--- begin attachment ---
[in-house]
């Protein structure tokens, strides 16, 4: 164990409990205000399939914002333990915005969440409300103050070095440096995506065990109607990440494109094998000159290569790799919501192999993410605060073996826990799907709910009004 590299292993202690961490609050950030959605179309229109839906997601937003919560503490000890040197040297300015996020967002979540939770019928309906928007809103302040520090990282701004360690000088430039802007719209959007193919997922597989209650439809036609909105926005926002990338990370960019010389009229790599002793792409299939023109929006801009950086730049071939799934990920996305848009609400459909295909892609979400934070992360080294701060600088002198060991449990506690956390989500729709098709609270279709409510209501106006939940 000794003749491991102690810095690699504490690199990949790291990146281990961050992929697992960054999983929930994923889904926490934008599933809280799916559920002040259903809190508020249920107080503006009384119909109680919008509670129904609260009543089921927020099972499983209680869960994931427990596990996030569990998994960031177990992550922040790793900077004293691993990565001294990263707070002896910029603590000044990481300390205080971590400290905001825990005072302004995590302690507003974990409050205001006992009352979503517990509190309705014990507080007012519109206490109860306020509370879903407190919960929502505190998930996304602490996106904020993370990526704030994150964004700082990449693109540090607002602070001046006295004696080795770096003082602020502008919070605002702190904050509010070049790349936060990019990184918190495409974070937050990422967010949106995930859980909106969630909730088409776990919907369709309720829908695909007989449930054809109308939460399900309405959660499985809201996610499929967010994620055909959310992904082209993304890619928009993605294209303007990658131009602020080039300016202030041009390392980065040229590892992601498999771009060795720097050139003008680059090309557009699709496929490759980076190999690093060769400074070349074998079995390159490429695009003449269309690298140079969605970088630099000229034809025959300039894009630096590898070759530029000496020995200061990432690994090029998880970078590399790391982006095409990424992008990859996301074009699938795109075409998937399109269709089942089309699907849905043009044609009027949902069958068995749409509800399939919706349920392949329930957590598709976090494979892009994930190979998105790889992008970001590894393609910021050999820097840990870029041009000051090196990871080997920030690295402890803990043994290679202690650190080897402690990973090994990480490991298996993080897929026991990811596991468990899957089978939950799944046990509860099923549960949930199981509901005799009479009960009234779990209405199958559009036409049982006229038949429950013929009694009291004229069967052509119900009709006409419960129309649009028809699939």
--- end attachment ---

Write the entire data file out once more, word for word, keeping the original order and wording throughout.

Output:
[in-house]
């Protein structure tokens, strides 16, 4: 164990409990205000399939914002333990915005969440409300103050070095440096995506065990109607990440494109094998000159290569790799919501192999993410605060073996826990799907709910009004 590299292993202690961490609050950030959605179309229109839906997601937003919560503490000890040197040297300015996020967002979540939770019928309906928007809103302040520090990282701004360690000088430039802007719209959007193919997922597989209650439809036609909105926005926002990338990370960019010389009229790599002793792409299939023109929006801009950086730049071939799934990920996305848009609400459909295909892609979400934070992360080294701060600088002198060991449990506690956390989500729709098709609270279709409510209501106006939940 000794003749491991102690810095690699504490690199990949790291990146281990961050992929697992960054999983929930994923889904926490934008599933809280799916559920002040259903809190508020249920107080503006009384119909109680919008509670129904609260009543089921927020099972499983209680869960994931427990596990996030569990998994960031177990992550922040790793900077004293691993990565001294990263707070002896910029603590000044990481300390205080971590400290905001825990005072302004995590302690507003974990409050205001006992009352979503517990509190309705014990507080007012519109206490109860306020509370879903407190919960929502505190998930996304602490996106904020993370990526704030994150964004700082990449693109540090607002602070001046006295004696080795770096003082602020502008919070605002702190904050509010070049790349936060990019990184918190495409974070937050990422967010949106995930859980909106969630909730088409776990919907369709309720829908695909007989449930054809109308939460399900309405959660499985809201996610499929967010994620055909959310992904082209993304890619928009993605294209303007990658131009602020080039300016202030041009390392980065040229590892992601498999771009060795720097050139003008680059090309557009699709496929490759980076190999690093060769400074070349074998079995390159490429695009003449269309690298140079969605970088630099000229034809025959300039894009630096590898070759530029000496020995200061990432690994090029998880970078590399790391982006095409990424992008990859996301074009699938795109075409998937399109269709089942089309699907849905043009044609009027949902069958068995749409509800399939919706349920392949329930957590598709976090494979892009994930190979998105790889992008970001590894393609910021050999820097840990870029041009000051090196990871080997920030690295402890803990043994290679202690650190080897402690990973090994990480490991298996993080897929026991990811596991468990899957089978939950799944046990509860099923549960949930199981509901005799009479009960009234779990209405199958559009036409049982006229038949429950013929009694009291004229069967052509119900009709006409419960129309649009028809699939």